The great Alaskan wilderness is home to iconic wildlife, and it would be very hard to imagine Alaska without its majestic bears, caribou, moose and other wild creatures.
In the Western Lower 48, the wild mustang is the iconic image of rugged American freedom, the loss of which would be just as devastating. These unique resources should be carefully stewarded for future generations to enjoy, and Alaskans can play an important role in making sure this happens.
Alaska Sen. Lisa Murkowski holds unique sway over the fate of these cherished animals. As chair of both the Energy and Natural Resources and the Interior Appropriations subcommittee, Murkowski has enormous influence over how wild horses are managed and whether they have a future at all on the American range.
Right now, these treasured animals are treated poorly and often outright abused, and that has been the case for many years, but it is within Murkowski’s power to ensure they are protected and treated humanely going forward.
Immediately, Murkowski should lead her Senate colleagues to demand reforms in the U.S. Bureau of Land Management.
The House of Representatives, in its recent budget deliberations, mandated that bureau spend at least $11 million of its annual Wild Horse and Burro Program budget on the humane fertility control vaccine PZP. The Senate should back this same proposal.
Spending more on humane fertility control will ensure better treatment of wild horses while also saving U.S. taxpayers — including those in Alaska who have never seen a wild mustang — billions of dollars.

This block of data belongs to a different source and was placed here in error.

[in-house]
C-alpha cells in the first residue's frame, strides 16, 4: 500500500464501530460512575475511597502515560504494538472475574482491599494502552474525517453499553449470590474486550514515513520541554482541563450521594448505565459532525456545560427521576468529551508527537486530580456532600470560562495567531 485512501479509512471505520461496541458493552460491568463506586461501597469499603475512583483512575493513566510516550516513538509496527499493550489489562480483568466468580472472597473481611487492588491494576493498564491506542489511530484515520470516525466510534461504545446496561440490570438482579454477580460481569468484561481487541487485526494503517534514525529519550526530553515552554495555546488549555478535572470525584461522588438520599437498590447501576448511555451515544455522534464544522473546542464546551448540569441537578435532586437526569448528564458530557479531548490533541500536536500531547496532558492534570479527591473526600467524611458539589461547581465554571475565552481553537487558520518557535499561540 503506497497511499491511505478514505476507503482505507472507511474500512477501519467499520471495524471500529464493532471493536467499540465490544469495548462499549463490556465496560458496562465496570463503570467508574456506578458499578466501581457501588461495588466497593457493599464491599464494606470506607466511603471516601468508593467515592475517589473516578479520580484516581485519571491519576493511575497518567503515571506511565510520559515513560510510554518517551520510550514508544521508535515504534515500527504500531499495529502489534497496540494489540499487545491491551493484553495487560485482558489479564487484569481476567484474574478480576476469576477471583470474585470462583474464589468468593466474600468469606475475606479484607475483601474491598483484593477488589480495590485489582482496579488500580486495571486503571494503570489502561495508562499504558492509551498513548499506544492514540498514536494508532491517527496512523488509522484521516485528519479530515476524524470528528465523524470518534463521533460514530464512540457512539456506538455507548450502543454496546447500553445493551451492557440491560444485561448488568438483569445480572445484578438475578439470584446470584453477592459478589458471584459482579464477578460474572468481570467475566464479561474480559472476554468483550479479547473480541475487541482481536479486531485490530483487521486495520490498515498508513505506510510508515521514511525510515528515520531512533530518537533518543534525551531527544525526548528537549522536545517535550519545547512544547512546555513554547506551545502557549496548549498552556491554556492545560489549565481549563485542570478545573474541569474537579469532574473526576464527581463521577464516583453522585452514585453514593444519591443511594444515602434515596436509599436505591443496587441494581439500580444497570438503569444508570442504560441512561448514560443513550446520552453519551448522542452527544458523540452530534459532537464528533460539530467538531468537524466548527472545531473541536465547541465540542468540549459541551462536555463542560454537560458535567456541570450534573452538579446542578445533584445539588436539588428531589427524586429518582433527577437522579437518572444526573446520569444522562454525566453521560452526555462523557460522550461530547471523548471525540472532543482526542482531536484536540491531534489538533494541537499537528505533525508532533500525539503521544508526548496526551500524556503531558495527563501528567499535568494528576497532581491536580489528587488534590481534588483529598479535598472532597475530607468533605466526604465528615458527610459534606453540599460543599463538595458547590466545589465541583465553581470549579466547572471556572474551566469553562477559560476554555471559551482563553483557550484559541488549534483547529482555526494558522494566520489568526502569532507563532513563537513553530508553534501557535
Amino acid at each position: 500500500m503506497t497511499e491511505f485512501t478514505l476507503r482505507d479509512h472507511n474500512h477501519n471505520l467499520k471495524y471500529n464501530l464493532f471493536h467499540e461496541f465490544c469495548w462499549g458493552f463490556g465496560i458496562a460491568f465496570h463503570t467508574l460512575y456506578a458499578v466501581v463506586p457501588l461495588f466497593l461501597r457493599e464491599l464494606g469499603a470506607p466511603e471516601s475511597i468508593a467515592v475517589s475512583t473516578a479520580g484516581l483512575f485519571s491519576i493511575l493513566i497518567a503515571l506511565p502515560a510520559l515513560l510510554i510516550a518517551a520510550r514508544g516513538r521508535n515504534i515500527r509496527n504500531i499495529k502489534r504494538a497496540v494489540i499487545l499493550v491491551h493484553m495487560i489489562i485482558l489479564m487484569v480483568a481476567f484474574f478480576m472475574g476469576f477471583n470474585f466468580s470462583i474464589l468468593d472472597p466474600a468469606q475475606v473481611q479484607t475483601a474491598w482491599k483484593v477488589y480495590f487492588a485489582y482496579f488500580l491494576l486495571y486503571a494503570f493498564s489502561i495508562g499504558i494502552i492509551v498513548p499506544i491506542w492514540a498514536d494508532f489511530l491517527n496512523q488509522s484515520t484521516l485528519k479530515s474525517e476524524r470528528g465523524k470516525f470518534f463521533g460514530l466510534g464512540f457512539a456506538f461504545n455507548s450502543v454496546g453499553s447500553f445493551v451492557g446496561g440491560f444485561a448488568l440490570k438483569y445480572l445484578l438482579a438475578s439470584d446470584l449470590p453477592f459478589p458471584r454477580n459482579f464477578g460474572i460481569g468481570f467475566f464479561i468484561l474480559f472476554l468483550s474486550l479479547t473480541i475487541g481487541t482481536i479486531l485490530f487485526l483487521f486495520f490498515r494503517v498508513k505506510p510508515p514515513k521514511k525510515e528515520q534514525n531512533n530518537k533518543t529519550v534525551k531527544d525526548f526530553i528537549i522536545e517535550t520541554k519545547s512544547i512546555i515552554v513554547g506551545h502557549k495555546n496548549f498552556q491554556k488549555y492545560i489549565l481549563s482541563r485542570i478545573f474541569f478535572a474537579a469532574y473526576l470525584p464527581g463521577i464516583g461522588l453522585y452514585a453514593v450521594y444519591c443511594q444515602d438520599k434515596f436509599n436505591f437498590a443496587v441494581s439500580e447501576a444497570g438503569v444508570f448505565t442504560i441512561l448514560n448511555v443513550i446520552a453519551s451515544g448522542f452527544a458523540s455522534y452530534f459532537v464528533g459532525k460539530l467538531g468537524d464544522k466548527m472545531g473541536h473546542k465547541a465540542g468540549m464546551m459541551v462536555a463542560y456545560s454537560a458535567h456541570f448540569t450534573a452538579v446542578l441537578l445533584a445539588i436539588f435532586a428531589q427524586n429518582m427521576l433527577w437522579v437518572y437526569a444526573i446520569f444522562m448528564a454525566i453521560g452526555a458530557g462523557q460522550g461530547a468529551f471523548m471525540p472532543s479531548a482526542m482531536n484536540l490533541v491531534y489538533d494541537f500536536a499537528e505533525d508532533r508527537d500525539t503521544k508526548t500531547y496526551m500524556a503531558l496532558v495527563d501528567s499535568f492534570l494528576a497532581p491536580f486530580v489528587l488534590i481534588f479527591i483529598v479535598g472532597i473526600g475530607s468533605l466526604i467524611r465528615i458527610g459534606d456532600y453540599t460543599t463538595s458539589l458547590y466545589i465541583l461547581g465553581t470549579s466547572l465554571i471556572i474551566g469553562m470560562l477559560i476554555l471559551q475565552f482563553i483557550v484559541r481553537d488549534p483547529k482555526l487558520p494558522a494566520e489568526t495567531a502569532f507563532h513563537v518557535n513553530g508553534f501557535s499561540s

For 50 years, the bureau has used helicopters to chase down and round up terrified horses to remove them from the range. Not only do these aerial assaults stress horses, they cause injuries and deaths as horses are stampeded into holding pens. Removed from their native range, horses then live out the rest of their days at taxpayer expense in government corrals.
This cruelty is bad enough, but it is made even worse because the roundups achieve the opposite effect intended. Rather than reduce population growth on the range, the roundups foster population growth; research shows that herds grow even more quickly after roundups.
The whole brutal and unsustainable practice costs us all dearly: an estimated $102 million per year and growing, only to exacerbate a growing problem we are trying to humanely solve.
Just a few years ago, the National Academy of Sciences stated that “continuation of ‘business as usual’ practices” regarding roundups “will be expensive and unproductive for BLM and the public it serves.”
As a better approach, the academy recommended the use of PZP, which is harmless to horses and is actually effective at controlling their populations, but the agency has spent virtually nothing on this approach.
The Wild Horse Amendment, which was recently approved by the House, is consistent with scientific recommendations and a previous guidance from Congress urging the bureau to increase its use of PZP.
The amendment also addresses concerns raised by a recent bureau report outlining a plan to accelerate roundups and remove as many as 90,000 wild horses and burros from public lands at a cost of nearly a billion dollars. With no guarantee of funding for the lifetime care of wild horses and burros removed from public lands, the BLM’s plan would increase the risk of mass slaughter of these American icons, something that 80% of Americans oppose.
Both Democrats and Republicans supported the House amendment, and we believe a Senate measure would also enjoy bipartisan support. Humane treatment of treasured animals and thoughtful use of taxpayer dollars is something all Americans can get behind.
We urge Murkowski to lead the Senate in making this common sense and cost effective reform.
• Suzanne Roy is the Executive Director at the American Wild Horse Campaign in Davis, California.